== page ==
The following youtube video, “Happy New Year – Auld Lang Syne by Sissel (Live).wmv.flv”, features phenomenal videography of panoramic vistas, endearing nature scenes, and of course the remarkable voice of Sissel Kyrkjebø, the Norwegian soprano.
WIDELY OBSERVED NEW YEAR SYMBOLS AND TRADITIONS
Resolutions: It is believed that the Babylonians were the first to make New Year’s resolutions, and people all over the world have been breaking them ever since. The early Christians believed the first day of the new year should be spent reflecting on past mistakes and resolving to improve oneself in the new year.
Fireworks: Noise-making and fireworks on New Year’s eve is believed to have originated in ancient times, when noise and fire were thought to dispel evil spirits and bring good luck. The Chinese are credited with inventing fireworks and use them to spectacular effect in their New Year’s celebrations.
The birthplace of “Auld Lang Syne” is also the home of Hogmanay (hog-mah-NAY), the rousing Scottish New Year’s celebration (the origins of the name are obscure). The Torchlight Procession is the official start of three-days of spectacular Edinburgh’s Hogmanay events.
Last year’s event welcomed over 35,000 participants and spectators, joining the Up Helly Aa’ Vikings, massed pipes & drums and thousands of torch carriers as they illuminate the city from our start position on George IV Bridge to the finale viewing areas at Waterloo Place and Calton Hill. The Torchlight Procession fireworks finale can be viewed across the city and beyond! One of the traditions is “first-footing.”
Shortly after midnight on New Year’s eve, neighbors pay visits to each other and impart New Year’s wishes. Traditionally, First foots used to bring along a gift of coal for the fire, or shortbread. It is considered especially lucky if a tall, dark, and handsome man is the first to enter your house after the new year is rung in. The Edinburgh Hogmanay celebration is the largest in the country, and consists of an all-night street party.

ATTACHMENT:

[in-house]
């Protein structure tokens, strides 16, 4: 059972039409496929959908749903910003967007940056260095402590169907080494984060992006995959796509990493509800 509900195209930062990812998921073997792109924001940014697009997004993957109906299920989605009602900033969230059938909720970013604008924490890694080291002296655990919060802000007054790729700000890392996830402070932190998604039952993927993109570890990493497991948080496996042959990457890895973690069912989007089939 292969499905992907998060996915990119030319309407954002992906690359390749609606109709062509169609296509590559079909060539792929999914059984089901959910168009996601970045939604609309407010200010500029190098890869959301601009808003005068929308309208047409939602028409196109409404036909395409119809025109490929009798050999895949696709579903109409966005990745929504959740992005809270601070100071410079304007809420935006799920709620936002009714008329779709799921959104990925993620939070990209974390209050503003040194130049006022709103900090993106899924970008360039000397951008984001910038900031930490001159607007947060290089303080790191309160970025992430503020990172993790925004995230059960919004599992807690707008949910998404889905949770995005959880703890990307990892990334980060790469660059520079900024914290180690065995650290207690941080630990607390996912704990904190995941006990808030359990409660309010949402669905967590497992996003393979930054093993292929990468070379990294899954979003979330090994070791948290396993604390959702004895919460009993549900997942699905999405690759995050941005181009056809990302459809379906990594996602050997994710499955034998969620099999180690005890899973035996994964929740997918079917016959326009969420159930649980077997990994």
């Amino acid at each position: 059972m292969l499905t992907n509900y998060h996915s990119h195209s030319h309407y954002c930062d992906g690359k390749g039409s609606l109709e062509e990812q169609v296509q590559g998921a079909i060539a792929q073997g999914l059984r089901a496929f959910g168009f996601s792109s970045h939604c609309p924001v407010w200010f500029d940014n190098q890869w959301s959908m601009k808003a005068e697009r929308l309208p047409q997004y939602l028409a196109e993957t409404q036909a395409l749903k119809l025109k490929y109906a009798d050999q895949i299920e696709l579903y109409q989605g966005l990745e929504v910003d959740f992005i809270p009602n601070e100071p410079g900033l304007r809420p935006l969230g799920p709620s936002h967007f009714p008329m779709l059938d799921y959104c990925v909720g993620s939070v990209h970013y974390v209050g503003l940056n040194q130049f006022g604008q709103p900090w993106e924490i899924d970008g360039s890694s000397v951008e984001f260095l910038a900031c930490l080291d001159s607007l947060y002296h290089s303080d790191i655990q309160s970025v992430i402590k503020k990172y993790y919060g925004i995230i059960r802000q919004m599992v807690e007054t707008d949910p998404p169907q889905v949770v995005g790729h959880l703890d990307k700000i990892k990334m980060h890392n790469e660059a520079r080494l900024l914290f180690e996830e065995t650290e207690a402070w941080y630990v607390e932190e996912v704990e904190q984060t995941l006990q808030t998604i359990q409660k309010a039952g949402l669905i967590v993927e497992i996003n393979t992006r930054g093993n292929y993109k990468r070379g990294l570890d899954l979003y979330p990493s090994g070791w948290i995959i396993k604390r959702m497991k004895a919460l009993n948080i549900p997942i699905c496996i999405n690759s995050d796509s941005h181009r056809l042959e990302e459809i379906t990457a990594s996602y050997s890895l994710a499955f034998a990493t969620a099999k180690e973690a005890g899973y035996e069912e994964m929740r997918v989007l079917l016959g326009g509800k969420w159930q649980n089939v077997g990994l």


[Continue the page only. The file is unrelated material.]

A different type of celebration for New Year’s Day is happening in Argos Orestiko, a town in Northern Greece. From New Year’s Eve to January 2, the locals wear their carnival costumes and celebrate in an unusual way. Unlike the rest of the cities in Greece, Argos Orestiko celebrates with a carnival during Christmas and especially around New Year’s Day. In fact, this was a custom of western Macedonia in Greece, which had its roots there at the time while the country was enslaved by the Ottomans. In order for people of the area to celebrate freely, they were in disguise — the men dressed as women and vice versa. This celebration kept on for centuries, even after the liberation of the region in 1912, and now it offers unique moments of festivities under the sound of music and, most of the time, with very cold weather.
In Belarus, unmarried women compete at games of skill to determine who will get married first in the New Year. One game involves setting piles of corn and a rooster before each of the single ladies. Whichever pile the bird approaches first, is believed to be the one who is to be married first.
In Japan, on New Year’s Eve people prepare for and welcome Toshigami , the New Year’s god. People clean their home and prepare Kadomatsu or Shimenawa to welcome the god before New Year’s Eve. Buddhist temples ring their bells 108 times at midnight in the tradition Joya no Kane. The rings represent the 108 elements of bonō, mental states that lead people to take unwholesome actions. In most cities and urban areas across Japan, New Year’s Eve celebrations are usually accompanied by concerts, countdowns, fireworks, and other events to mark the beginning of the New Year.
People gather around the Zojoji Temple to release helium balloons up in the sky containing New Year’s wishes and watch the lighting of Tokyo Tower with a year number displayed on the observatory at the stroke of midnight.
The Dutch burn bonfires of Christmas trees on the street and launch fireworks. The fires are meant to purge the old and welcome the new.
At midnight, Spaniards eat twelve grapes, each one bringing luck for one month of the year. The actual countdown is primarily followed from the clock on top of the Casa de Correos building in Puerta del Sol Square in Madrid. It is traditional to eat twelve grapes, one on each chime of the clock. This tradition has its origins in 1909, when grape growers in Alicante thought of it as a way to cut down on the large production surplus they had had that year.
UNITED STATES OF AMERICA
On New Years Eve, at 11:59 pm, millions of Americans tune in to watch the dropping of the giant ball in Times Square in New York City. The ball, which is made of Waterford Crystal, weighs 1,070 pounds, and is six feet in diameter, reaches the bottom exactly at midnight. What most people don’t know is that this ritual is carried out five times, as local news stations replay the event at midnight in each time zone.